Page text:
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Judicial Power Trains People to Solve Legal Problems in Communities

Esta publicación también está disponible en: Español

The Luis Paulino Mora National Service of Judicial Facilitators program seeks to bring legal services to communities that are far from urban centers.

The idea is to appoint people (facilitators) to take on the responsibility of liaisons between the Judicial Power and communities, providing advice and mediation in some conflicts that commonly occur between neighbors.

This would make it possible for many cases to not have to go to legal proceedings but rather to be resolved right in the communities so people in conflict would avoid costs for court proceedings, lawyer’s fees, travel expenses, etc.

The program is sponsored by the Organization of American States (OAS) and has been developed in several countries in the region. In Costa Rica, it began to be implement in 2013, although it didn’t reach Guanacaste until June of 2015. This was stated by Judge Tatiana Sotelo, program coordinator in Nicoya.

“The Judicial Power’s idea is for citizens in a vulnerable state to have access to a swift and complete justice as a constitutional right. Since the Judicial Power cannot implement an office in these areas that are so far from the center of Nicoya, we have implemented this service,” Sotelo said.

Sotelo indicated that the facilitators can deal with minor cases such as personal threats, problems with fenced property, trespassing on private property, alimony, etc. Those situations that involve drug possession or family violence should be passed on to the appropriate courts.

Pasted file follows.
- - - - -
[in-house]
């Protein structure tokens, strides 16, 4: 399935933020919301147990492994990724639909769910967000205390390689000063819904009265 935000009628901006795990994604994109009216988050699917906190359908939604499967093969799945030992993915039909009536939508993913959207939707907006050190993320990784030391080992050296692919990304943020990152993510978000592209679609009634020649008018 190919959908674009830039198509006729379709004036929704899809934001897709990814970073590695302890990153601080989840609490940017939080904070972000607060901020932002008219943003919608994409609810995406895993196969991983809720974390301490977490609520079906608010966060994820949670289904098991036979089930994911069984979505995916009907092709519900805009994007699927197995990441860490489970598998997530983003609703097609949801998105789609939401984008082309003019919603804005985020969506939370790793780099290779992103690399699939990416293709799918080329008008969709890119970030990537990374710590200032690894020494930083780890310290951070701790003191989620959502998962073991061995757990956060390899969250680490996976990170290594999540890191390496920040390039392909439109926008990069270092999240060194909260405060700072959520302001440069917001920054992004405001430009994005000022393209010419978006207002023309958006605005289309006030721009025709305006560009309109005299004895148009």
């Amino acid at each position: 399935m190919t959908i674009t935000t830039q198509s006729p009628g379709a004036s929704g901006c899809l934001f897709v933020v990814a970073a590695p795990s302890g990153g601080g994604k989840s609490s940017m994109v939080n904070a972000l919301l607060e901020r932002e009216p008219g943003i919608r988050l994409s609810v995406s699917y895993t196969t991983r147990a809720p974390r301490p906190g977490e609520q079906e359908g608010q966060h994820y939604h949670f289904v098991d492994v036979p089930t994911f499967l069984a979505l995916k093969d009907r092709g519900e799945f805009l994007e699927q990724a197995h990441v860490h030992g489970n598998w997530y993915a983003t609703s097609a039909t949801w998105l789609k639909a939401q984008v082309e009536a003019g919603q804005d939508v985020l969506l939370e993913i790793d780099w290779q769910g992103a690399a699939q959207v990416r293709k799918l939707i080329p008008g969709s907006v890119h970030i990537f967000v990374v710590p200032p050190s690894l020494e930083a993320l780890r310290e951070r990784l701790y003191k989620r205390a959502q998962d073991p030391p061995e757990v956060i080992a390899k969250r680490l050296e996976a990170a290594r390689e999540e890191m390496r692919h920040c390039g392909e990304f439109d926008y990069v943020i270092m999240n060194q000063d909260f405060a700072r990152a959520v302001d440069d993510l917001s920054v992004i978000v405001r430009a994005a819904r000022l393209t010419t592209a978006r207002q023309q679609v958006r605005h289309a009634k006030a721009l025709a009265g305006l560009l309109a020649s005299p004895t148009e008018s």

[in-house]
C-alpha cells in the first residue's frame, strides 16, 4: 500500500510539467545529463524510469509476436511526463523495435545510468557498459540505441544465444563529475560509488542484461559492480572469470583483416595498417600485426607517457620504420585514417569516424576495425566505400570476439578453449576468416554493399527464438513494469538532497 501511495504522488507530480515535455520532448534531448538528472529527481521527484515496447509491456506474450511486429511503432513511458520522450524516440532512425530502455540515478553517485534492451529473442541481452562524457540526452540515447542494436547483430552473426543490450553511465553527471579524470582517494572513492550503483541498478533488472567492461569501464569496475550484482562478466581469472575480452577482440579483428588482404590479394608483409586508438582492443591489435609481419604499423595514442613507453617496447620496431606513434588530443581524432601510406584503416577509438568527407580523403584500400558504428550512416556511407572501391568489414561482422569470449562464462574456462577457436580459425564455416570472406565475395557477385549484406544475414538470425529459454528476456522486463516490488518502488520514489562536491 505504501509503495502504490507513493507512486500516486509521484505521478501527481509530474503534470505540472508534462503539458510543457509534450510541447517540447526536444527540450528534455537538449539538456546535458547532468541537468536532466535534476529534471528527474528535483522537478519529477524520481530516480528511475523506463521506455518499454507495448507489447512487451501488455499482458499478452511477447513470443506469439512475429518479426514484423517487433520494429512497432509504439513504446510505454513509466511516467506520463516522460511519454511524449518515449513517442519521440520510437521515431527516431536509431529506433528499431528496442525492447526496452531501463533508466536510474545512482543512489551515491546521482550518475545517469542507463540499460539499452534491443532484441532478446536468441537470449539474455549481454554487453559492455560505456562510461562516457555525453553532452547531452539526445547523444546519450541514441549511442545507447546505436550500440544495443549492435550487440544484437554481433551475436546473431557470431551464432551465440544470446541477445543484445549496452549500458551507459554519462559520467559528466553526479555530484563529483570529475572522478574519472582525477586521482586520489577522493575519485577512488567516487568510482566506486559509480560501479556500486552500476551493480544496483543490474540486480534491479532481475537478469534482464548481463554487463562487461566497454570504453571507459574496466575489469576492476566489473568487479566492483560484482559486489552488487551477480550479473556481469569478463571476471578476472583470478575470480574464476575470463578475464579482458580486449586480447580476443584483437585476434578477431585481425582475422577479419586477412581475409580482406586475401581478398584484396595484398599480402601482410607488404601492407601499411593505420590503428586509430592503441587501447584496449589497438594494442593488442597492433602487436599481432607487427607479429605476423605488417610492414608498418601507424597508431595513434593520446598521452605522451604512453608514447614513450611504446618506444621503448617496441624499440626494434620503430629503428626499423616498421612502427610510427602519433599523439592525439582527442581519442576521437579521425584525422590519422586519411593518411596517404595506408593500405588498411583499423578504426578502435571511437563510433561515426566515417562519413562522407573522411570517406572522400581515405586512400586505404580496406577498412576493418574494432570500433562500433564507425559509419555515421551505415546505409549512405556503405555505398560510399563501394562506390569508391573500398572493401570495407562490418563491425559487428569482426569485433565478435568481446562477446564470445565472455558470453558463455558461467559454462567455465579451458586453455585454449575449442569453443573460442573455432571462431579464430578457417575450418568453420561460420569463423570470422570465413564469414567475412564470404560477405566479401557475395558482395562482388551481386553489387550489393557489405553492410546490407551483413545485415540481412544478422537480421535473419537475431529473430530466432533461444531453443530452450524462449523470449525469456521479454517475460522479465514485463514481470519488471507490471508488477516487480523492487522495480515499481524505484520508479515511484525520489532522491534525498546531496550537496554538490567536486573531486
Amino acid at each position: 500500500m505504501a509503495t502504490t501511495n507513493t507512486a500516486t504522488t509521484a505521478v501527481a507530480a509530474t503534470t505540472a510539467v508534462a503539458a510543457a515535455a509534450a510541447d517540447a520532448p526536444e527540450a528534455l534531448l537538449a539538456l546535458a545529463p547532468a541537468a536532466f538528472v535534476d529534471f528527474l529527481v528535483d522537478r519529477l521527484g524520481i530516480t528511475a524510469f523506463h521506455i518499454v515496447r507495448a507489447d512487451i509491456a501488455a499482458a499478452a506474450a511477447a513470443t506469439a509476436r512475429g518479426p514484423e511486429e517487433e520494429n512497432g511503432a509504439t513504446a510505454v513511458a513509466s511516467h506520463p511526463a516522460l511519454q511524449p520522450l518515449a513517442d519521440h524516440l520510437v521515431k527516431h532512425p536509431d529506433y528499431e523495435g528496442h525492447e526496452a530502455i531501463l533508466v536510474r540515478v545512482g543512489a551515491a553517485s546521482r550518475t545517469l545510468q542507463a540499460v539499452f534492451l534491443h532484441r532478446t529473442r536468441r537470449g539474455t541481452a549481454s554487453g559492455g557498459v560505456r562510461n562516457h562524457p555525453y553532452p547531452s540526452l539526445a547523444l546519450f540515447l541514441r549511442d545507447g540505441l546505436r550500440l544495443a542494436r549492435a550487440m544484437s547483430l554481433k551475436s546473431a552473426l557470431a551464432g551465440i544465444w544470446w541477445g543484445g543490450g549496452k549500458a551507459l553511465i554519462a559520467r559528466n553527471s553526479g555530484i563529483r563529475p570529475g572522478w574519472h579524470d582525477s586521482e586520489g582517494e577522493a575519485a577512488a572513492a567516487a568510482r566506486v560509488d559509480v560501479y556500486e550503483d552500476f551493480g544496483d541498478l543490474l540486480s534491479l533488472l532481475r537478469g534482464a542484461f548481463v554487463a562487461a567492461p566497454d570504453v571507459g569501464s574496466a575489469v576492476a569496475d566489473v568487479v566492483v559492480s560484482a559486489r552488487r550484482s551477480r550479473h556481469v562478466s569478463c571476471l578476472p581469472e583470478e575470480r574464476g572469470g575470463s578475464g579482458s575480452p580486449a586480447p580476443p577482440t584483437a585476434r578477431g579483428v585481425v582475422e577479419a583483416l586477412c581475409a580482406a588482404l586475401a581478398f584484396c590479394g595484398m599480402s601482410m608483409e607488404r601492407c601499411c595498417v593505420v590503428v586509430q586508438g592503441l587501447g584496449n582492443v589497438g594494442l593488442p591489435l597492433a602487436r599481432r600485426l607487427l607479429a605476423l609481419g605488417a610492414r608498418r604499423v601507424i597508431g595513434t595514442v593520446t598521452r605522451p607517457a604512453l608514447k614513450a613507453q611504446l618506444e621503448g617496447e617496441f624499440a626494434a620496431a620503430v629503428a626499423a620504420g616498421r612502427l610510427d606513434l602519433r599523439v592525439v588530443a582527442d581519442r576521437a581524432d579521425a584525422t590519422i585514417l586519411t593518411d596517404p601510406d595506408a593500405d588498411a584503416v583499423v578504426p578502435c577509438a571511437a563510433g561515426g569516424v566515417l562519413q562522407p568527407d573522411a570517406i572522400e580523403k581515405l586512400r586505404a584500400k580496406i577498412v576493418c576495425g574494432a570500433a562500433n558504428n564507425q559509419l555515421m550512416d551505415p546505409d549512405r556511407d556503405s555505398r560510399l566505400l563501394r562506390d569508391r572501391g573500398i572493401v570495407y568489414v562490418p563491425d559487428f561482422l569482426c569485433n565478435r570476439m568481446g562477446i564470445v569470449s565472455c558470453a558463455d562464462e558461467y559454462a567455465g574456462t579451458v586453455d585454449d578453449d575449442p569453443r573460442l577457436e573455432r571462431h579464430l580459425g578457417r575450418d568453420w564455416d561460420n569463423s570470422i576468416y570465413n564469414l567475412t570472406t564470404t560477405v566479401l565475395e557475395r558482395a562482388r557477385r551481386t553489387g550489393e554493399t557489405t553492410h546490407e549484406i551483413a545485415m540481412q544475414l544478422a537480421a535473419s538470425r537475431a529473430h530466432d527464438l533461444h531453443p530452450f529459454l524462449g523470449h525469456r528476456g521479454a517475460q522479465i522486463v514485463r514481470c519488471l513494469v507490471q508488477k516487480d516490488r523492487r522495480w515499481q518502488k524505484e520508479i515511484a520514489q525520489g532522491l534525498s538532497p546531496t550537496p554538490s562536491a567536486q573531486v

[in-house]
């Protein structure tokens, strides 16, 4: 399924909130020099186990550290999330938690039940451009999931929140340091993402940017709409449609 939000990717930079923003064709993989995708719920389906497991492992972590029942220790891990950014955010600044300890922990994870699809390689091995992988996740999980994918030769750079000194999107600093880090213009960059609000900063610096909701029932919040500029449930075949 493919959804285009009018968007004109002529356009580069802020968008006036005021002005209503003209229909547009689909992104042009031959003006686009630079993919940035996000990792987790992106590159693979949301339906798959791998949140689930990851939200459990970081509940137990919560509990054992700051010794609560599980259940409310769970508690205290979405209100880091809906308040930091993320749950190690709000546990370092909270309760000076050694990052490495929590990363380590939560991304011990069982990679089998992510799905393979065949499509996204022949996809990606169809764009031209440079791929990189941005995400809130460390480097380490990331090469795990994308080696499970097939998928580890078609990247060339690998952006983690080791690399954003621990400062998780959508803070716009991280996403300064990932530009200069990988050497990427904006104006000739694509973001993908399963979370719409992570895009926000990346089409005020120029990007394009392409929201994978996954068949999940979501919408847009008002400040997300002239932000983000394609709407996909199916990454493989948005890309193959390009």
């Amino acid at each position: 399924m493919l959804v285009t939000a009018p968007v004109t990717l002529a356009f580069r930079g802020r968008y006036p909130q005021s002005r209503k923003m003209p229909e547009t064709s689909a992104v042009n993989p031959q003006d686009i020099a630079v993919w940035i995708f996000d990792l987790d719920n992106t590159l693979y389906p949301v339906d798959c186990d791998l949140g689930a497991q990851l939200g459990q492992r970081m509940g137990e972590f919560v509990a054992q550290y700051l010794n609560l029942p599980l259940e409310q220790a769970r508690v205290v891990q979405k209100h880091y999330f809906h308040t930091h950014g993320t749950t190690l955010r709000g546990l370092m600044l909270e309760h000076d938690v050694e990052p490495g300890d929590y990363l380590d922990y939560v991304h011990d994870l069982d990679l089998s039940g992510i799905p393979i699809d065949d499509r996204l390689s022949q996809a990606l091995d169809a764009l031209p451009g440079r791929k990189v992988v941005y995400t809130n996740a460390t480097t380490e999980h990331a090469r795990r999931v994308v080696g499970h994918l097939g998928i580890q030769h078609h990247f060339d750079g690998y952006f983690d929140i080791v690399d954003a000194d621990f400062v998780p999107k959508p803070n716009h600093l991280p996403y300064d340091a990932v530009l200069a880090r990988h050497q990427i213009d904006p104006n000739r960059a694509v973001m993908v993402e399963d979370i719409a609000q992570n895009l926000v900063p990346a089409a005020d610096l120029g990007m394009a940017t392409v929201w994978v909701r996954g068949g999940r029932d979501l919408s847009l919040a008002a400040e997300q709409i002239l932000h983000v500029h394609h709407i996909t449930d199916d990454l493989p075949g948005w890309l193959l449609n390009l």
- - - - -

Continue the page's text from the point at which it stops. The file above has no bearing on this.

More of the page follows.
The requirements to be elected by the assembly are for the person to be an adult who does not belong to any political or religious movement, has a clean criminal record and has time available for consulting and training.

According to Sotelo, so far in the canton of Nicoya, facilitators have been established in the communities of Chinampas, Iguanita, Talolinga, Santo Domingo, Garci Muñoz, Buena Vista, El Jobo, El Flor de Corralillo, Los Molinas de Quiriman and Cuajiniquil.

Arelis Busano, facilitator for Talolinga of Nicoya, said that it is a good opportunity to help reconcile the people of the community. “Here we learn how to apply the laws, how to file a formal complaint, and the idea is to learn to help people and to be able to resolve small issues that arise in the community,” said Busano.

As in Nicoya, each canton of Guanacaste has a coordinator in charge of coordinating meetings in the communities, choosing facilitators and scheduling the respective trainings.

In October, all of the facilitators that have been appointed in the canton of Nicoya to date will receive training in the Nicoya court.

For any questions or to provide information about your community, call 2685- 9002 or 2685-9003 or email [email protected] and ask for Tatiana Sotelo, misdemeanor judge and coordinator of the program, or Sigdy Gomez and David Cascante, judicial technicians  who are part of the work team.
 

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